As mentioned above, if you’re already using a whey protein supplement, then you're already getting additional BCAAs there, 99% of the time there’s no need for a footballer to be buying a separate BCAA supplement.
Is it better to get them from food or supplements?
Research has shown that BCAAs operate more effectively when they are taken in with other amino acids. This means that if you take a supplement, the BCAAs are not as easily used by the body compared to if you get BCAAs from a whole food source, which will contain other amino acids. BCAAs from whole food sources also tend to be cheaper than BCAA supplements on a gram per gram basis.
However, BCAAs consumed in ‘free form’ (i.e. in a supplement) require minimal digestion and are more rapidly absorbed into the blood stream, to then be used during exercise…So, they could be beneficial if you’re about to train and it’s been a long time since your last meal or if you’re training fasted. Neither of these situations are optimal but taking BCAAs would be better than nothing.
If you haven’t had time to eat well (and have money to burn), BCAA supplements can be more convenient, particularly if you’re using them just before a match or during half time. After all, you’re not going to want to start eating lots of protein rich foods right before kick off or at half time.
So, it’s probably best to save BCAA supplements, if you’re going to use them, for around matches only. Of course, make sure that you also are smart with your match day nutrition in general. Whole food sources of protein will keep you covered the rest of the time.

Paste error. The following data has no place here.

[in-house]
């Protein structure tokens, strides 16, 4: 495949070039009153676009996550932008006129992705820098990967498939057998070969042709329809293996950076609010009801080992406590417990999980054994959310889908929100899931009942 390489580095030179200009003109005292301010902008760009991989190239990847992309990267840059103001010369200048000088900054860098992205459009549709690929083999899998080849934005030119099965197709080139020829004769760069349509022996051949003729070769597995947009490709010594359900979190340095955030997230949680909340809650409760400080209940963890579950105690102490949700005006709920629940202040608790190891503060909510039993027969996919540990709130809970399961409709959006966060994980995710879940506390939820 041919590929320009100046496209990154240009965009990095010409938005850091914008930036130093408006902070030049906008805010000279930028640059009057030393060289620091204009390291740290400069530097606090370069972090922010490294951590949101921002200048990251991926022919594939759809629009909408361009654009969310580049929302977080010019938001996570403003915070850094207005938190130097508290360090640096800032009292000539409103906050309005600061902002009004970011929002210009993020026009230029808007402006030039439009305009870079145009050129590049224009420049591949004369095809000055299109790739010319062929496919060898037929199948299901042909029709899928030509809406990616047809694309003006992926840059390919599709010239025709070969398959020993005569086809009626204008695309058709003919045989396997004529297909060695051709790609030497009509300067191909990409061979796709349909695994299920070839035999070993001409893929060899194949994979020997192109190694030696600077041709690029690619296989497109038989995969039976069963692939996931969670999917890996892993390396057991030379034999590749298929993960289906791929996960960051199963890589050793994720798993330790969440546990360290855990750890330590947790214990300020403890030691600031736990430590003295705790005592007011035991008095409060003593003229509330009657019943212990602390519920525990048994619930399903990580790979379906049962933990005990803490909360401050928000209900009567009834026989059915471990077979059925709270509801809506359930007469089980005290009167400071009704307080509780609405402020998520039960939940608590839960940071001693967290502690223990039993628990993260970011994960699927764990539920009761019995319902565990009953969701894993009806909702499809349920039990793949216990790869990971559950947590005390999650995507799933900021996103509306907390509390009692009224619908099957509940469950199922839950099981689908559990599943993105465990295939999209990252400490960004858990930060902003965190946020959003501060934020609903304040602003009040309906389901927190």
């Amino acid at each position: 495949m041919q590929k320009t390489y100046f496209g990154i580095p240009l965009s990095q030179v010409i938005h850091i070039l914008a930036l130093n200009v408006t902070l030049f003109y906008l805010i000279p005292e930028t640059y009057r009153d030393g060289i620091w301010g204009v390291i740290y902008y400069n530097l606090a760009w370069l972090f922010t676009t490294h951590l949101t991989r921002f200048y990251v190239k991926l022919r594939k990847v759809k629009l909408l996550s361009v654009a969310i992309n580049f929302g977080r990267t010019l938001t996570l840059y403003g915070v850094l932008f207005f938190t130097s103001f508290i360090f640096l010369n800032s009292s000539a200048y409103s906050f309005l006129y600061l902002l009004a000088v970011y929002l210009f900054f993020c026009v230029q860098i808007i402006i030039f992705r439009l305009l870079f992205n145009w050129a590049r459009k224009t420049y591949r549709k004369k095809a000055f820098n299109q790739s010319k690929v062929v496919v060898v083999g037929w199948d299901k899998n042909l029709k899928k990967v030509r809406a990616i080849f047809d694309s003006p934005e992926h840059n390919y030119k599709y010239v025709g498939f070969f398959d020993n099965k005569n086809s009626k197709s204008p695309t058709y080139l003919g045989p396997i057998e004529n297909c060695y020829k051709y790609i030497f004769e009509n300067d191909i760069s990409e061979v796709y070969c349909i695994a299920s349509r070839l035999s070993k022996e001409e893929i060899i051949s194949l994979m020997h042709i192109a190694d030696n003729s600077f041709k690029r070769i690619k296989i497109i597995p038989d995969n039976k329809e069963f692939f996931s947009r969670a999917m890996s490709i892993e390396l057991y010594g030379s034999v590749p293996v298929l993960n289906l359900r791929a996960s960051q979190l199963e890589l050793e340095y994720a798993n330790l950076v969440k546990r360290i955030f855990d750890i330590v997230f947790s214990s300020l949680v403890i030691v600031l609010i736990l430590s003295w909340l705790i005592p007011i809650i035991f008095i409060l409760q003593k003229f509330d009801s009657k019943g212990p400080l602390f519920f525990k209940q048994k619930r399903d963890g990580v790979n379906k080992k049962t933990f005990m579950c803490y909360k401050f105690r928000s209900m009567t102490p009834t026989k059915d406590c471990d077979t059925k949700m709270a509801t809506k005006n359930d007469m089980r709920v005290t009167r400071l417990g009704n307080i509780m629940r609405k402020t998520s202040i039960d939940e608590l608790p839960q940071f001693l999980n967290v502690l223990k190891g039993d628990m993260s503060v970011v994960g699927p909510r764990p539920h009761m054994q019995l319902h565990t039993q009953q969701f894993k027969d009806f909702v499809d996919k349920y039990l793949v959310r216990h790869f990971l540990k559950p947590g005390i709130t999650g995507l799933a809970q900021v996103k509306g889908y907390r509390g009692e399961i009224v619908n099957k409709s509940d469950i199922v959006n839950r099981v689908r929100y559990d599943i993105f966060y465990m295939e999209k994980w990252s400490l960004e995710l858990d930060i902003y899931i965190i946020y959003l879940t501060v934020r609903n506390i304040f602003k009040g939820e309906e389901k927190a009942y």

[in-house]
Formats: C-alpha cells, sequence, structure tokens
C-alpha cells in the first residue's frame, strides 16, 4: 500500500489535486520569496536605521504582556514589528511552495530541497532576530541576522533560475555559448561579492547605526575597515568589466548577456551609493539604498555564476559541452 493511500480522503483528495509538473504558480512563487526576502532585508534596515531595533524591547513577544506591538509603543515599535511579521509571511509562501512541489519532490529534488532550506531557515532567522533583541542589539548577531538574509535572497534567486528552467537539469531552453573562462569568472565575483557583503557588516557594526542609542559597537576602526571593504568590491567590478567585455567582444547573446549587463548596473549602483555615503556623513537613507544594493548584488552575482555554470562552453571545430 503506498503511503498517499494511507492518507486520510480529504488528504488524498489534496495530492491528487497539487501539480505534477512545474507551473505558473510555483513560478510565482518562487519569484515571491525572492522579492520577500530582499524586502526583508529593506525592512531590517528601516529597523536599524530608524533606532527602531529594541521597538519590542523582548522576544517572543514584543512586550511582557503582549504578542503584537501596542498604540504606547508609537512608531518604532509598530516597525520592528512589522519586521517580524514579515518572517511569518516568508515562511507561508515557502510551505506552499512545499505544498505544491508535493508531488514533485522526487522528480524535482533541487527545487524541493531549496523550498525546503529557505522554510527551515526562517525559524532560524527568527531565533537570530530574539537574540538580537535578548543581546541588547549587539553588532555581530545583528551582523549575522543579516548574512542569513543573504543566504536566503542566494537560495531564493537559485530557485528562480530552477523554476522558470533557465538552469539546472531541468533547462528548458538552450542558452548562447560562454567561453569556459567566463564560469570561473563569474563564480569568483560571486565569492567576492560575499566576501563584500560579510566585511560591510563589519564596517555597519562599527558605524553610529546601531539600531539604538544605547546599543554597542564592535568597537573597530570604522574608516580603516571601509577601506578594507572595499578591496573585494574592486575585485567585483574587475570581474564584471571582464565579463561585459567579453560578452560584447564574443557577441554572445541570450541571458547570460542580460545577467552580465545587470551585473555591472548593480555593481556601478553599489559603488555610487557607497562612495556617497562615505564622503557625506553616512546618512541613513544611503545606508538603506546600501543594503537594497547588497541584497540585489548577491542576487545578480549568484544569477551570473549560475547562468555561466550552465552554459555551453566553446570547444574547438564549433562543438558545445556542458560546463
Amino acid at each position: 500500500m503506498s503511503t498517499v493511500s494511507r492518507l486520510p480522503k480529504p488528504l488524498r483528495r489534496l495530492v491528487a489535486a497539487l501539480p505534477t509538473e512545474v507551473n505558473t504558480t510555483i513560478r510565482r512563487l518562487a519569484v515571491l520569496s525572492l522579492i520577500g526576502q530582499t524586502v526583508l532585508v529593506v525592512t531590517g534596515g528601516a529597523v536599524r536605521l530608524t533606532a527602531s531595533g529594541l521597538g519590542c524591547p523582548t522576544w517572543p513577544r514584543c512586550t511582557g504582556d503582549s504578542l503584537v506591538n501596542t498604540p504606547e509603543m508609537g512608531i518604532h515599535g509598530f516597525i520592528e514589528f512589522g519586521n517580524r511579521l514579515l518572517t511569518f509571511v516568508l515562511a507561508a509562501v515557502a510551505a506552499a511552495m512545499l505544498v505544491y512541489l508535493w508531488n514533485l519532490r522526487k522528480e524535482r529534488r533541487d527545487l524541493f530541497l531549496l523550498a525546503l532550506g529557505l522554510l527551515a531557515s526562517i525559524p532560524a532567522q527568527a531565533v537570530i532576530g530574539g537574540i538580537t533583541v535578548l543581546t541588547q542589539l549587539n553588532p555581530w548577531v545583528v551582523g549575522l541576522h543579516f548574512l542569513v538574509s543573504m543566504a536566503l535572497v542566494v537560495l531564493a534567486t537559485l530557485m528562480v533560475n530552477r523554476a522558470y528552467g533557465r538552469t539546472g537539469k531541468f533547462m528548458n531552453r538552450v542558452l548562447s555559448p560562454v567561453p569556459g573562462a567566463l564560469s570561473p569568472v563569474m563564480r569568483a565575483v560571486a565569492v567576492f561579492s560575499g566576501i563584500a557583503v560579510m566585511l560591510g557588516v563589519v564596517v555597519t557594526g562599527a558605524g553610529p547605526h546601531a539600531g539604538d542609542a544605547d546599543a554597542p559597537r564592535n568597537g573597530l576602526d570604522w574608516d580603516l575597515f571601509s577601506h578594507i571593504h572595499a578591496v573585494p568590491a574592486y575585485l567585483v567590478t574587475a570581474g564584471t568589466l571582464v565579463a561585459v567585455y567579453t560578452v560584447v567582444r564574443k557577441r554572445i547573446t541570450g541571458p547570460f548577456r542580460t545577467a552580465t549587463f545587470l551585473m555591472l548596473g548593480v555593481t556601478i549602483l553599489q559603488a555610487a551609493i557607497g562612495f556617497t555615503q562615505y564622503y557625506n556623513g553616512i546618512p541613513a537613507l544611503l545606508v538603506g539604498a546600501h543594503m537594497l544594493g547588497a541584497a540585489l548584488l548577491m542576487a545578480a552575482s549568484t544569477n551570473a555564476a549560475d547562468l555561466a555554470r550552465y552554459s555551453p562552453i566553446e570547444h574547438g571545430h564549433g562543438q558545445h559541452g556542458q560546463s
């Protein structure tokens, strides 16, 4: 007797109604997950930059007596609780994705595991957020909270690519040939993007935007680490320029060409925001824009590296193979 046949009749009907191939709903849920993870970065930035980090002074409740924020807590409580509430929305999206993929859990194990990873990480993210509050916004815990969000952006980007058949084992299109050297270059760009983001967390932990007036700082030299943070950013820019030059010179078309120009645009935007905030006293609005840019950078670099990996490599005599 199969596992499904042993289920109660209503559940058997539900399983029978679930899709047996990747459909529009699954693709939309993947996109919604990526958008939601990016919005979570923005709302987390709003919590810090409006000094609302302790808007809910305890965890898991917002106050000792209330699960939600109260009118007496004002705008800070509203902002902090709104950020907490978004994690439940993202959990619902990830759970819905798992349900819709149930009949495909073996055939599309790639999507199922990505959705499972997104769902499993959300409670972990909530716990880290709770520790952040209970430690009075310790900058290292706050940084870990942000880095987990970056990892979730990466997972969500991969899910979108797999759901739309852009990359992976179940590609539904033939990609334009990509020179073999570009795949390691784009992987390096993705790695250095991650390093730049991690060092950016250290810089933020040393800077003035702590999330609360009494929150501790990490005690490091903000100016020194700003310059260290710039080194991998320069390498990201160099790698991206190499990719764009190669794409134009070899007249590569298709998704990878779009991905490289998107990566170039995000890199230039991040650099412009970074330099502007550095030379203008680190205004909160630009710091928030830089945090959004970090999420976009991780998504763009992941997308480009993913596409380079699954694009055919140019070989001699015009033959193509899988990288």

How often do you need to keep topping up BCAAs in the body?
During the day, your protein stores are in a constant flux because protein synthesis and protein breakdown are ongoing in the body. If you’re eating enough protein overall and spreading your intake throughout the day, you don’t have to worry about topping up BCAA intake. It’s the net balance between protein synthesis and protein breakdown at the end of the day that’s important.
For a footballer with a balanced diet, BCAA supplementation really isn’t necessary. If you think your levels are low, then address your diet first and foremost.
Are there any negatives of taking BCAA supplements?
BCAA supplements actually contain calories.
Supplement companies often state ‘0 calories’ which they can get away with because governmental food authorities do not consider products containing individual amino acids as ‘protein containing’.
10g of BCAAs contains around 63 calories, which may not seem like a lot but if you do this before and after every training session it soon adds up. What’s worse is that they can make you feel hungrier! (They compete with tryptophan for entry into the brain, which reduces serotonin production).
Whole food sources, on the other hand, will be a lot more filling because of the other nutrients they contain, and you’ll also be saving money.
Bishop, D. (2010). Dietary supplements and team-sport performance. Sports medicine, 40(12), 995-101.
Hulmi, J. J., Lockwood, C. M., & Stout, J. R. (2010). Effect of protein/essential amino acids and resistance training on skeletal muscle hypertrophy: A case for whey protein. Nutrition & metabolism, 7(1), 51.
Laviano, A., Muscaritoli, M., Cascino, A., Preziosa, I., Inui, A., Mantovani, G., & Rossi-Fanelli, F. (2005). Branched-chain amino acids: the best compromise to achieve anabolism?. Current Opinion in Clinical Nutrition & Metabolic Care, 8(4), 408-414.
May, M. E., & Hill, J. O. (1990). Energy content of diets of variable amino acid composition. The American journal of clinical nutrition, 52(5), 770-776.
Wiśnik, P., Chmura, J., Ziemba, A. W., Mikulski, T., & Nazar, K. (2011). The effect of branched chain amino acids on psychomotor performance during treadmill exercise of changing intensity simulating a soccer game. Applied physiology, nutrition, and metabolism, 36(6), 856-862.